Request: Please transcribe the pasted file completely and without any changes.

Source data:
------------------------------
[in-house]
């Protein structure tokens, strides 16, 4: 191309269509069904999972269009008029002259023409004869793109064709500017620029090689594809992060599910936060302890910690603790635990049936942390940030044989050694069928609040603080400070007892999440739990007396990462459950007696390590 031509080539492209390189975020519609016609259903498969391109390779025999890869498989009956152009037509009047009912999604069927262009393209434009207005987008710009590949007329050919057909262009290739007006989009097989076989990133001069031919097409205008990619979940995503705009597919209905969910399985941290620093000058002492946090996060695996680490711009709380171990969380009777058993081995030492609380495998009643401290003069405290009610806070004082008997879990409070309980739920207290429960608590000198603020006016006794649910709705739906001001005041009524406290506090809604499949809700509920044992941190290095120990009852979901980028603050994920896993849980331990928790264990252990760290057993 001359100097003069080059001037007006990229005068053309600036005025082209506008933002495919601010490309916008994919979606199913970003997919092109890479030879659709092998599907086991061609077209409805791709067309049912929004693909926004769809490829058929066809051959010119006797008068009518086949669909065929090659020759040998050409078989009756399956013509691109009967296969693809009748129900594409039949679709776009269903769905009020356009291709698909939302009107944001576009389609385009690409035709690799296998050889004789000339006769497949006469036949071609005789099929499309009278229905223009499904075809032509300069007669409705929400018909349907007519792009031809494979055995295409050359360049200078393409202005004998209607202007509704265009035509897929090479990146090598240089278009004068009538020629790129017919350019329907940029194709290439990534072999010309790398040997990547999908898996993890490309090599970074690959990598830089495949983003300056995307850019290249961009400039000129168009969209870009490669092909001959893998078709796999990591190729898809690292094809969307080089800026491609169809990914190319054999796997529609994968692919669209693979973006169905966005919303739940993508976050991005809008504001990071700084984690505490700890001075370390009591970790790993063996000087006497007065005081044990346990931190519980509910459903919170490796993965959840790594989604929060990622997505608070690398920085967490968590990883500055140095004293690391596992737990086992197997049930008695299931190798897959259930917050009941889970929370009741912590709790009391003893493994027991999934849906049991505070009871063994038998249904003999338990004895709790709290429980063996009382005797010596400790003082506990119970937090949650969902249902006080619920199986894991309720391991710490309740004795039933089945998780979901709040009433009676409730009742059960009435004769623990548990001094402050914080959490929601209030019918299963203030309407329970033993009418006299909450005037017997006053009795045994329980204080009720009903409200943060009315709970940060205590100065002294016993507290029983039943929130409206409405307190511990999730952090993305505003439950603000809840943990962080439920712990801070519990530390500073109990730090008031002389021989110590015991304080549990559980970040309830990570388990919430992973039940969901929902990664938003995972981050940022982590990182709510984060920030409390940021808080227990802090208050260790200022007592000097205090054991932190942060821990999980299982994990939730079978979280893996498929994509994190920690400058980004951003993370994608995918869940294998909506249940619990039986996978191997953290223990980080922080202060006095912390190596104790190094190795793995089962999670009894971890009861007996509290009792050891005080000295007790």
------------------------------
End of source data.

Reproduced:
[in-house]
């Protein structure tokens, strides 16, 4: 191309269509069904999972269009008029002259023409004869793109064709500017620029090689594809992060599910936060302890910690603790635990049936942390940030044989050694069928609040603080400070007892999440739990007396990462459950007696390590 031509080539492209390189975020519609016609259903498969391109390779025999890869498989009956152009037509009047009912999604069927262009393209434009207005987008710009590949007329050919057909262009290739007006989009097989076989990133001069031919097409205008990619979940995503705009597919209905969910399985941290620093000058002492946090996060695996680490711009709380171990969380009777058993081995030492609380495998009643401290003069405290009610806070004082008997879990409070309980739920207290429960608590000198603020006016006794649910709705739906001001005041009524406290506090809604499949809700509920044992941190290095120990009852979901980028603050994920896993849980331990928790264990252990760290057993 001359100097003069080059001037007006990229005068053309600036005025082209506008933002495919601010490309916008994919979606199913970003997919092109890479030879659709092998599907086991061609077209409805791709067309049912929004693909926004769809490829058929066809051959010119006797008068009518086949669909065929090659020759040998050409078989009756399956013509691109009967296969693809009748129900594409039949679709776009269903769905009020356009291709698909939302009107944001576009389609385009690409035709690799296998050889004789000339006769497949006469036949071609005789099929499309009278229905223009499904075809032509300069007669409705929400018909349907007519792009031809494979055995295409050359360049200078393409202005004998209607202007509704265009035509897929090479990146090598240089278009004068009538020629790129017919350019329907940029194709290439990534072999010309790398040997990547999908898996993890490309090599970074690959990598830089495949983003300056995307850019290249961009400039000129168009969209870009490669092909001959893998078709796999990591190729898809690292094809969307080089800026491609169809990914190319054999796997529609994968692919669209693979973006169905966005919303739940993508976050991005809008504001990071700084984690505490700890001075370390009591970790790993063996000087006497007065005081044990346990931190519980509910459903919170490796993965959840790594989604929060990622997505608070690398920085967490968590990883500055140095004293690391596992737990086992197997049930008695299931190798897959259930917050009941889970929370009741912590709790009391003893493994027991999934849906049991505070009871063994038998249904003999338990004895709790709290429980063996009382005797010596400790003082506990119970937090949650969902249902006080619920199986894991309720391991710490309740004795039933089945998780979901709040009433009676409730009742059960009435004769623990548990001094402050914080959490929601209030019918299963203030309407329970033993009418006299909450005037017997006053009795045994329980204080009720009903409200943060009315709970940060205590100065002294016993507290029983039943929130409206409405307190511990999730952090993305505003439950603000809840943990962080439920712990801070519990530390500073109990730090008031002389021989110590015991304080549990559980970040309830990570388990919430992973039940969901929902990664938003995972981050940022982590990182709510984060920030409390940021808080227990802090208050260790200022007592000097205090054991932190942060821990999980299982994990939730079978979280893996498929994509994190920690400058980004951003993370994608995918869940294998909506249940619990039986996978191997953290223990980080922080202060006095912390190596104790190094190795793995089962999670009894971890009861007996509290009792050891005080000295007790």